An Australian start-up is setting out its stall to market an app to the international financial advisory community that it says will help its members to help their clients to better visualise their financial situation, by enabling them to create “welfies”.
A “welfie” is an electronic “snapshot” of someone’s finances, according to David Pettit, (pictured right, above), founder of the Perth-based start-up, PictureWealth Pty Ltd, which has been riding a wave of publicity in the Australian press ever since it revealed in September that it had raised A$1.2m ( £698,000, US$920,000) from investors. Among these investors was an Australian advisory firm called Super Advice, which is reported to have offered the app for free to about 75,000 of its clients.
Another advisory firm that has embraced the app is TAG Wealth International, which like PictureWealth is based in Perth but which looks after expatriate clients who are mainly based in South East Asia, according to TAG Wealth director Andy Willard.
Willard is also acting as national partnership manager for PictureWealth, as he is, he says, that convinced of the merits of the technology, and its potential for the international advisory marketplace in particular.
“I will be bringing this opportunity to our international clients at TAG Wealth International, as I feel that the expatriate market is in desperate need of financial education,” he explains.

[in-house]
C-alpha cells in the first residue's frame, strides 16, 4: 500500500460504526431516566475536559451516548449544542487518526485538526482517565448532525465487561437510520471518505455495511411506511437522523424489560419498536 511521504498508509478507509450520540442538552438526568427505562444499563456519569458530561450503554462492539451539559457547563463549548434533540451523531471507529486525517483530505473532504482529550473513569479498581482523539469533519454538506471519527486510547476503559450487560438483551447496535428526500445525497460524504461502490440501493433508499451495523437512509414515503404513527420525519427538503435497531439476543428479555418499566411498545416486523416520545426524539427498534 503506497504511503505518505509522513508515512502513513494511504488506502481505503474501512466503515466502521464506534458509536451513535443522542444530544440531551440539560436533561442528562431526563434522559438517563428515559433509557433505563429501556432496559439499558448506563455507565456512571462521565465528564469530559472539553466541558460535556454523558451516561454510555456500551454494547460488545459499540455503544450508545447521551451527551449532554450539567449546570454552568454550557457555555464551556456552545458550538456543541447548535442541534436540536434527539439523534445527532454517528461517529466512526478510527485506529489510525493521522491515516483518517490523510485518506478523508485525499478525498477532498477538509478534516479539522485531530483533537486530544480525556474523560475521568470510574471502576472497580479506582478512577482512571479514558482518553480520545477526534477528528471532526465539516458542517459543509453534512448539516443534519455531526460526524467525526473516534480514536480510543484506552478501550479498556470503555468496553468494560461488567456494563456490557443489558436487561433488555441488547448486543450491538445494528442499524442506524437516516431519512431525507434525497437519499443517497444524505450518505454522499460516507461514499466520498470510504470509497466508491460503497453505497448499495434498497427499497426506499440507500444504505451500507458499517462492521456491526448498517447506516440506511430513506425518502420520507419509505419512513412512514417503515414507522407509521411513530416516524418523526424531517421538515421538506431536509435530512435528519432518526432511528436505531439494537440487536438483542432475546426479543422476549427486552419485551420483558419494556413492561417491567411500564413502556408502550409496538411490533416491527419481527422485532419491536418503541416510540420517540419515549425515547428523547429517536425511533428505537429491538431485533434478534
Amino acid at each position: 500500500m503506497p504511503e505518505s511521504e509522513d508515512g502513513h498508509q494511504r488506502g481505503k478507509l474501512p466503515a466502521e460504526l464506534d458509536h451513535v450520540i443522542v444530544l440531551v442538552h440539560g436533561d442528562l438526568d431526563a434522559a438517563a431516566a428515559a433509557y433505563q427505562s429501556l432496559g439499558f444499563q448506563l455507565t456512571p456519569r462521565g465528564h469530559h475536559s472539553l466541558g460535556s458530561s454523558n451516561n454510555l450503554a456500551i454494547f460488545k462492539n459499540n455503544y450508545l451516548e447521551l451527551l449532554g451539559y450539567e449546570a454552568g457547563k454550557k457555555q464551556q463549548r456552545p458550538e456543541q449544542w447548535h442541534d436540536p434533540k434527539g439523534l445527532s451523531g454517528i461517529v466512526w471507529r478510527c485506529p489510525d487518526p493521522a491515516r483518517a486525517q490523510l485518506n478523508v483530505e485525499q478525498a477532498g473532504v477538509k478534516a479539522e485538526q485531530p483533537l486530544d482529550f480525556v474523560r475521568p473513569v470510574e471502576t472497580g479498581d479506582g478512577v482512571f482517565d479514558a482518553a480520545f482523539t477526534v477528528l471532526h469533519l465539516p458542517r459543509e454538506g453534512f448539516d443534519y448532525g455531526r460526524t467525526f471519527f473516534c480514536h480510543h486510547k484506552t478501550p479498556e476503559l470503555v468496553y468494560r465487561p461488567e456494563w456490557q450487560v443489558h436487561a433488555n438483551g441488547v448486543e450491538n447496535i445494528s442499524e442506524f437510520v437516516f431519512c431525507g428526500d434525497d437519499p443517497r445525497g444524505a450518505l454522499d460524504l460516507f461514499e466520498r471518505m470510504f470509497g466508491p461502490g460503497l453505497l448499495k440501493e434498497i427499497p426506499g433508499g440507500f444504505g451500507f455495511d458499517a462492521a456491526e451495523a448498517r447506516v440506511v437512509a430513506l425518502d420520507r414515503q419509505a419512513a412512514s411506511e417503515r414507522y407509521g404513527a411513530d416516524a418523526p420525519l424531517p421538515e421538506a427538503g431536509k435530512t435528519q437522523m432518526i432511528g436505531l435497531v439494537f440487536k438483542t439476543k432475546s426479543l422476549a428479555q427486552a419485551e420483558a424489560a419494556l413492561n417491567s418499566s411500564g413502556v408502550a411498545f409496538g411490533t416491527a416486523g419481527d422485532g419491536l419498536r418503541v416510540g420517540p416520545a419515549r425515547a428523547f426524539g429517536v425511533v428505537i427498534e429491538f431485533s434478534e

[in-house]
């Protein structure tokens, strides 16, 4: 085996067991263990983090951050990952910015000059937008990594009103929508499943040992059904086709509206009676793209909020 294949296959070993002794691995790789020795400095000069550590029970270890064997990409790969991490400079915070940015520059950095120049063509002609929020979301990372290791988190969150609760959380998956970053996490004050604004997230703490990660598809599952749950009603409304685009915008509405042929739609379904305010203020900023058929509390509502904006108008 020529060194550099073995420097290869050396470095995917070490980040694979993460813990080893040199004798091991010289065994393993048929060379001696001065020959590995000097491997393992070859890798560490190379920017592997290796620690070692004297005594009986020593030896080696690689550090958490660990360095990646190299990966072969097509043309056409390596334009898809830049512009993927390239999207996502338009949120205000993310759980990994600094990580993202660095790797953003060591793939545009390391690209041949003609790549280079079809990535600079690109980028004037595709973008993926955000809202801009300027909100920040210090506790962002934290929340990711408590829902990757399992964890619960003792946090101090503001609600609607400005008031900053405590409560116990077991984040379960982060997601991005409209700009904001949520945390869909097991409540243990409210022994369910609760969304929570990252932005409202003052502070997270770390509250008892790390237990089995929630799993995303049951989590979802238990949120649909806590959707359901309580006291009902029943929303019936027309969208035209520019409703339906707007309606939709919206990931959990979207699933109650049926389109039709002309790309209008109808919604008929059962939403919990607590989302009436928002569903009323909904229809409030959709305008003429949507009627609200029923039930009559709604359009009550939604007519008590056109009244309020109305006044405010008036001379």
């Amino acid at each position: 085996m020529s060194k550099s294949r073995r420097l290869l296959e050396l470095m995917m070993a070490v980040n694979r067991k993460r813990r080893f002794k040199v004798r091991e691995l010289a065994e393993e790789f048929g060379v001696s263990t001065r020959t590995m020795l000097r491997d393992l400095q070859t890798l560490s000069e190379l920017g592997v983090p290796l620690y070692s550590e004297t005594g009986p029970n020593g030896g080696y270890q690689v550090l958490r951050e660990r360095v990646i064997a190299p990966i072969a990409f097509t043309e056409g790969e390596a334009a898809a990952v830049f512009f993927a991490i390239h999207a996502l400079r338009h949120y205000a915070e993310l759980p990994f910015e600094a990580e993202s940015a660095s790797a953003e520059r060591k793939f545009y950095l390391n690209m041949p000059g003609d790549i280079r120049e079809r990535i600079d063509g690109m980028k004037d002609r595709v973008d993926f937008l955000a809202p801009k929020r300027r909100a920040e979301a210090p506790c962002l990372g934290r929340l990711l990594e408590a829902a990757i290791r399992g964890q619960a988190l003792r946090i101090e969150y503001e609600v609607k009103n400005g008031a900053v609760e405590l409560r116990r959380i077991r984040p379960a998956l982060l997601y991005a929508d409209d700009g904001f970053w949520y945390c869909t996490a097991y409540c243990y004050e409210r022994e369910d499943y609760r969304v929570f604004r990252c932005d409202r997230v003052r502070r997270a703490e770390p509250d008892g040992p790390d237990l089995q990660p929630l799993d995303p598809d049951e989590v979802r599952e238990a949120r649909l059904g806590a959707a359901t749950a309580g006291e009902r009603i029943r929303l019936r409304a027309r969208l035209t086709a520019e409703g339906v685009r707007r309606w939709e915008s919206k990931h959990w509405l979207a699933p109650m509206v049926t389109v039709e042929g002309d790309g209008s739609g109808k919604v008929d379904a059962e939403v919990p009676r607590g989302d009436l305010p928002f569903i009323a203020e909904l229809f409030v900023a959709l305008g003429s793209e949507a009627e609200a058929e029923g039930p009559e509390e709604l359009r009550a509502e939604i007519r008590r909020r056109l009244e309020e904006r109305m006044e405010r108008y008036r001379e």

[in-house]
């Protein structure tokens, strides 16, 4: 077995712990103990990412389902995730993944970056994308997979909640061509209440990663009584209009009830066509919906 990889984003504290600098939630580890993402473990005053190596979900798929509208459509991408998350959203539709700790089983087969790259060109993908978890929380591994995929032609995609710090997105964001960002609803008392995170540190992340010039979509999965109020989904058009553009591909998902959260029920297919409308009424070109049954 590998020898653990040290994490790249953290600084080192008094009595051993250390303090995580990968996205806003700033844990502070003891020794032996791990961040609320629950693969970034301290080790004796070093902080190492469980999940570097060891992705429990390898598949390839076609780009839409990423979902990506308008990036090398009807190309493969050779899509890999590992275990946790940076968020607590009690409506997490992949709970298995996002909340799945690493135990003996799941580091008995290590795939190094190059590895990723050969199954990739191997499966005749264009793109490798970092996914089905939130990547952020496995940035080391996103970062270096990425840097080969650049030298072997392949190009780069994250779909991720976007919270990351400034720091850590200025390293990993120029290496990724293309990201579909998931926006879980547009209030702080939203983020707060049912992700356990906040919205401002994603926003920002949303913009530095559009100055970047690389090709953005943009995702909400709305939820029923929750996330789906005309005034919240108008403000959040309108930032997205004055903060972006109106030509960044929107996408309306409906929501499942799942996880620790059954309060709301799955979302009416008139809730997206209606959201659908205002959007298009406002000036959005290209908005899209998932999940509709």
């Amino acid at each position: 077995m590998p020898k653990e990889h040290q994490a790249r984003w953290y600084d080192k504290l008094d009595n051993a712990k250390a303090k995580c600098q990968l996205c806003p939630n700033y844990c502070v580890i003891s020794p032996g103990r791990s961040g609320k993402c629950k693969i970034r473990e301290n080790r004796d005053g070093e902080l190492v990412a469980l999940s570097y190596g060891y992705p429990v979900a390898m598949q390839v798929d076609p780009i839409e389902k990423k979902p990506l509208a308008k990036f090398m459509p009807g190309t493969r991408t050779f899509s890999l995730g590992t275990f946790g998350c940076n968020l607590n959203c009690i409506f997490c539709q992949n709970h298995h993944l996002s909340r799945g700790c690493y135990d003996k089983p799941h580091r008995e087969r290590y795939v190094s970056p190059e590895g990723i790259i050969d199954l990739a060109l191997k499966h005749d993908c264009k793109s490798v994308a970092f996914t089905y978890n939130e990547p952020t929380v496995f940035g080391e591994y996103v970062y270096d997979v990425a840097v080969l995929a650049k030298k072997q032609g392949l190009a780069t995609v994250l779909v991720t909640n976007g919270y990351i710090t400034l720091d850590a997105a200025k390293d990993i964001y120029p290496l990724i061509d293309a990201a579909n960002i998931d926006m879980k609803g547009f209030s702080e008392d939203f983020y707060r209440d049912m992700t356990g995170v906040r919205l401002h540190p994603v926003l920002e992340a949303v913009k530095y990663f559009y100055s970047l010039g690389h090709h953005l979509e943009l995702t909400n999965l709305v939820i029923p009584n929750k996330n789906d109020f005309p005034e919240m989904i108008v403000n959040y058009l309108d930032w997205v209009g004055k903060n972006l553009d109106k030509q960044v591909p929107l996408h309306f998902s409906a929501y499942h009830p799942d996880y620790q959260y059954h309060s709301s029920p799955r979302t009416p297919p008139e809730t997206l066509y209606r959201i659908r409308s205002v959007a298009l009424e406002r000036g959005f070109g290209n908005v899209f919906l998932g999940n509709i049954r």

“Theirs is a world where money is a complex landscape that seems increasingly difficult to navigate.
“PictureWealth makes peoples’ finances easier to understand by providing a private and secure ‘snapshot’, while also bringing together, as desired, robo-advice, education and incentives for practicing healthy money management behaviours.”
The PictureWealth app is seen as the latest in a series of personal budgeting fintech apps and programmes, others of which include the Acorns Grow savings app, and the Pocketbook budget planning app.
PictureWealth claims to allow advisers to help their clients to aggregate information on all their assets, such as bank accounts, expenses, cryptocurrencies and insurance policies, into the app, to build a snapshot of their financial position.
Once they input the data, the app presents it to them in colourful diagrammes – the so-called “pictures” that give the company its name – which are viewable on a PC or smartphone screen, and which, say the PictureWealth executives, enable the average individual to visualise their own financial situation with a clarity that they would never have been able to achieve without the app.
The platform also offers clients personalised robo-advice with its proprietary Facebook chatbot, called FLIQ, as well as educational tools and incentives to improve financial wellbeing, PictureWealth executives and the company’s literature say.
One of PictureWealth’s backers, as well as one of its advisers, is Neal Cross (left in photo, above), whose day job is chief innovation officer at DBS Bank based in Singapore.
In certain tech circles Cross is a well known figure, and last year was named the “world’s most disruptive chief innovation officer/chief technology officer“.
According to Pettit, the two meet at an industry event around eight years ago, where Cross was a featured speaker on the subject of the future of finance. They became friends, and share what Pettit says is a vision as to “how to solve the issue of financial literacy across the planet”.
To view a 2-minute, 20-second promotional video about PictureWealth, click here.